Pastoral Musings: Earth Day 2013 

April 15, 2013

April 22, 1970.  Conceived by Senator Gaylord Nelson and powered by student activism under the leadership of Denis Hayes (age 25), the first Earth Day set out to raise environmental consciousness and create the political will to protect our planet.  And what a success it was!  Within a few short years, it helped spur Congress to create the Environmental Protection Agency and pass our nation’s bedrock environmental laws - the Clean Air, Clean Water, and Endangered Species Acts .

In 1990, environmental leaders called on Denis Hayes to do it again, and this time the event went global.  The energy so mobilized helped spur the United Nations to convene the 1992 Earth Summit in Rio de Janeiro in which essentially all nations agreed to a pair of visionary and legally binding treaties designed to protect biological diversity and prevent global warming.  Regarding the latter, it is interesting to note that the “Framework Convention on Climate Change” was signed by Republican President George H. W. Bush and ratified in the U.S. Senate by a vote of 95-0.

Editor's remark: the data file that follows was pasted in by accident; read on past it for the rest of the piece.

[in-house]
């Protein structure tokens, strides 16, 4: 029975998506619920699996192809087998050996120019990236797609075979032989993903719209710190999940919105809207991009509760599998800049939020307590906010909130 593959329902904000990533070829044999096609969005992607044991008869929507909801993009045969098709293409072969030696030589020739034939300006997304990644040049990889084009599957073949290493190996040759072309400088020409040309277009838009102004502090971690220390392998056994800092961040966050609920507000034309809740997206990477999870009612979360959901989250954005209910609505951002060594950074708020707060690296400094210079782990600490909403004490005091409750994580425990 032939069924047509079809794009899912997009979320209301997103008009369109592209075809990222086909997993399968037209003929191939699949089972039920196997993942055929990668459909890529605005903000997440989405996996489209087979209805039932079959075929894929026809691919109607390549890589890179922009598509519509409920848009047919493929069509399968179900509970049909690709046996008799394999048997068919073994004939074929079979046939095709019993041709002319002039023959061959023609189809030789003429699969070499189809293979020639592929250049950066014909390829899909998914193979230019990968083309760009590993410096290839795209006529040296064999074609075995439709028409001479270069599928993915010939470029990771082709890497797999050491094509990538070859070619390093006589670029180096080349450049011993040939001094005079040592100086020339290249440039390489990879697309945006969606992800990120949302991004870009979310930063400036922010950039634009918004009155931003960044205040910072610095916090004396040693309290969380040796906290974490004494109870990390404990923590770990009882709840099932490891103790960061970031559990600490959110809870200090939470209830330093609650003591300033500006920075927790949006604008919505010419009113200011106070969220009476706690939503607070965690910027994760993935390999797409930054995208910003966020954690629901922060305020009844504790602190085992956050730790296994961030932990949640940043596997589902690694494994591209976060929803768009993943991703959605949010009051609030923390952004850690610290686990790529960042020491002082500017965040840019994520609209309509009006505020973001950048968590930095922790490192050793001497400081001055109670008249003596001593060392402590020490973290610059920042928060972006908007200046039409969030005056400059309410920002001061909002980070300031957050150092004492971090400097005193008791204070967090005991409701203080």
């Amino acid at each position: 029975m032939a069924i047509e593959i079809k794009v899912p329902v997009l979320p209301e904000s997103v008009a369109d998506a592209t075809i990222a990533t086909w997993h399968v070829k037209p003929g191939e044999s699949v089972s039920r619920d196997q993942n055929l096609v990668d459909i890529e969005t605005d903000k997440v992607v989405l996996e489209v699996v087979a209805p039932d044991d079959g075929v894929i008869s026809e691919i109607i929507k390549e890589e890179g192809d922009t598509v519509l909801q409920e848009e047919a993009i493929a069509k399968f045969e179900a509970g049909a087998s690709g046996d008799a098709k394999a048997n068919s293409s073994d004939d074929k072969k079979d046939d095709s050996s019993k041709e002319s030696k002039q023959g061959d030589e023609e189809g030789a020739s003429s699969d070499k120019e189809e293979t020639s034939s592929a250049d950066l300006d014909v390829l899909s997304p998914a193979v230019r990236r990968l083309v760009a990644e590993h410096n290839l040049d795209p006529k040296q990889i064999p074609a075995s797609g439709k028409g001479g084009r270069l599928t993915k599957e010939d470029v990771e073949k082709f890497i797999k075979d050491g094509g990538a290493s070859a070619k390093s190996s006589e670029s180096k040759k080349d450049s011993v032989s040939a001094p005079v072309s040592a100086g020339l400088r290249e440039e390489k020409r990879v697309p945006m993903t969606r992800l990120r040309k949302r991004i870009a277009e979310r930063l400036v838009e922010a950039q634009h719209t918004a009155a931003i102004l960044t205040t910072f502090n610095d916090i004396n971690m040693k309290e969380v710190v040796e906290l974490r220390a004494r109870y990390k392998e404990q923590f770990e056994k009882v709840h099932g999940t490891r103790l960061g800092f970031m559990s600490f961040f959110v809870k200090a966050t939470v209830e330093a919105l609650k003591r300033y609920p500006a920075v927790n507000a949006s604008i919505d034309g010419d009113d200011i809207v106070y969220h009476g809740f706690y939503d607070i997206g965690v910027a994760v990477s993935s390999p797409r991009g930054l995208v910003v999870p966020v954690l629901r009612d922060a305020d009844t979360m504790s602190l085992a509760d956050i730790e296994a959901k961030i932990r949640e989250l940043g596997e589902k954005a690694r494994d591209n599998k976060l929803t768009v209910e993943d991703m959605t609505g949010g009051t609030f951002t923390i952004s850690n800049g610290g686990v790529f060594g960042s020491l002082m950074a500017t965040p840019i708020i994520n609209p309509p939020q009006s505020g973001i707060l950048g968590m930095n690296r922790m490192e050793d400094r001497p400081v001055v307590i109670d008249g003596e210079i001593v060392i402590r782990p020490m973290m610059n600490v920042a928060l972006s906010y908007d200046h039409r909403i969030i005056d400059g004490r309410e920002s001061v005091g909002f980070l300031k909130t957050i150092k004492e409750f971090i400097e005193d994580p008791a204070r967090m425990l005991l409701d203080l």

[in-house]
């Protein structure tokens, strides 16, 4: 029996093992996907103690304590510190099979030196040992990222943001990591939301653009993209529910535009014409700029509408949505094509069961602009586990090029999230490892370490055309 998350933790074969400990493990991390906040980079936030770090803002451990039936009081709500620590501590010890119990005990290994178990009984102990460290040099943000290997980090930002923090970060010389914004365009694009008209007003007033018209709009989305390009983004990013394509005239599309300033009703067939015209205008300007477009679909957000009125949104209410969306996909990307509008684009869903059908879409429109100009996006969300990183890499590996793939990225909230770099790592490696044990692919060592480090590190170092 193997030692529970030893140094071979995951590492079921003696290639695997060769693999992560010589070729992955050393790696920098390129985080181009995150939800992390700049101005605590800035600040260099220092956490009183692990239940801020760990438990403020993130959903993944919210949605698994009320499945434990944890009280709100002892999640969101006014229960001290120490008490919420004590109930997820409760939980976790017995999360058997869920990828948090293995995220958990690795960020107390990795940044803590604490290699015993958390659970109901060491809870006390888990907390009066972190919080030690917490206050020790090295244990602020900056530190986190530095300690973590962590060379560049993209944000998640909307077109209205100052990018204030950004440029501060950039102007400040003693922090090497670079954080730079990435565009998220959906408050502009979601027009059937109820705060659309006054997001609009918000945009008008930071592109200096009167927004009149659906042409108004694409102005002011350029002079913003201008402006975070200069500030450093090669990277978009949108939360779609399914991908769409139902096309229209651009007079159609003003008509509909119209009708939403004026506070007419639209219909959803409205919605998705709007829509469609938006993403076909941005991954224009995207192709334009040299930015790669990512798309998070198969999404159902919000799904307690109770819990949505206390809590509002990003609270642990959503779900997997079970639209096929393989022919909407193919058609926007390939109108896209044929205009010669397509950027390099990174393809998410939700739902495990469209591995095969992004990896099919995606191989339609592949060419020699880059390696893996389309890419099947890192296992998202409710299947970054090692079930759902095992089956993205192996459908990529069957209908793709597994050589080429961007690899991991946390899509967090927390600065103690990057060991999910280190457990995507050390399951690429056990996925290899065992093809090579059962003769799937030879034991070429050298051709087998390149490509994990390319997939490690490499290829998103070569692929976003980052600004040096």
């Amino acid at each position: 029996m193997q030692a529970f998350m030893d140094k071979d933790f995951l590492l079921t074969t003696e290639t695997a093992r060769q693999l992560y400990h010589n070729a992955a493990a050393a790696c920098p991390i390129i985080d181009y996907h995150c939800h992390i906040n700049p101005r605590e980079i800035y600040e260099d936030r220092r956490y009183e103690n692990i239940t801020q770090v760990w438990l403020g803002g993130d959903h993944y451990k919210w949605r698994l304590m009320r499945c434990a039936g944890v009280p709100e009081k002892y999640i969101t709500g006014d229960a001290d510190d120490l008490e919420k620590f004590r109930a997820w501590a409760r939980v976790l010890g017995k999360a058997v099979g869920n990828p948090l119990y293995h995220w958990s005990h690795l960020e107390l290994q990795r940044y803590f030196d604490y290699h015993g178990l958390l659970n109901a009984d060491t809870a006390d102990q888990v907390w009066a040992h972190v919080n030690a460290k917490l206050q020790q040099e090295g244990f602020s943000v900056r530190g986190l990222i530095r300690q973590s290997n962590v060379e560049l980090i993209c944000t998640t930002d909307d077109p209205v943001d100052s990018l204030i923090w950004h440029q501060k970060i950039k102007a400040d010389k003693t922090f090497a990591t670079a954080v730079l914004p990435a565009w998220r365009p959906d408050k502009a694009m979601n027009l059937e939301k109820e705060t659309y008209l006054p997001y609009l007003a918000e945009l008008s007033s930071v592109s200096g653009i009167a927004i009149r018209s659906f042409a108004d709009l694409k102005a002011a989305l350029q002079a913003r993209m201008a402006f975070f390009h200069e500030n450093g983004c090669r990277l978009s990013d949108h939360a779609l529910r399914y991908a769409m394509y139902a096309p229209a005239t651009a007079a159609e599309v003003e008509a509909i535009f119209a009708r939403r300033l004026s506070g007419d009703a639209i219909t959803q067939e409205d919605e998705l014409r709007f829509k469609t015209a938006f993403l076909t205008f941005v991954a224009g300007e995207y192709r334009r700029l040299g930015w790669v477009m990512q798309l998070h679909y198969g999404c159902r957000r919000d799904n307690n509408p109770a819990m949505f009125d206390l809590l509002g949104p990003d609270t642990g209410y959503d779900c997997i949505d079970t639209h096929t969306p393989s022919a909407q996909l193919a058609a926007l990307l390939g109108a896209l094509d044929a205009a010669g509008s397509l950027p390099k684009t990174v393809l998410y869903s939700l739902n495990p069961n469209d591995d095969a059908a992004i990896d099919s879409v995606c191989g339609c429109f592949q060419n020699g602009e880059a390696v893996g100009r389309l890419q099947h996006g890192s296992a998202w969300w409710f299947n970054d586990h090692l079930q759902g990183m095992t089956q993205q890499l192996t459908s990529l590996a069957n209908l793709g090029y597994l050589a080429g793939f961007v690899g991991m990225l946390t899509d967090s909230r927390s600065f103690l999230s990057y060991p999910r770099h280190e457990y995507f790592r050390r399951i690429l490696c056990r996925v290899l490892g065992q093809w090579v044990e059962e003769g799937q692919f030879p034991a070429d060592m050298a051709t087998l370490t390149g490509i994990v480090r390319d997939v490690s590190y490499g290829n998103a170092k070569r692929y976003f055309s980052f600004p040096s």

In recent decades, Earth Day has become an annual event – and for good reason.  The efforts listed above, while valuable, have proven inadequate.  The global warming treaty, for example, has failed to stop the rise in climate-disrupting greenhouse gases that stems from our addiction to fossil fuels. More generally, we continue a relentless pursuit of economic growth even while evidence pours in that this growth is rapidly exhausting our planet’s ability to support life.

So perhaps there is still a need for some “consciousness-raising” in 2013. What if we really believed that the Earth is sacred?  And that we are part of it?  And that our collective actions have the power to destroy it? 

Would we panic… or would we awaken? 

-- Tad Anderson 

P.S. Contact me ( if you would consider joining the 60,000+ Americans who have pledged to engage in civil disobedience should President Obama approve the Keystone XL Pipeline.

Topics: Church Life, Ecojustice



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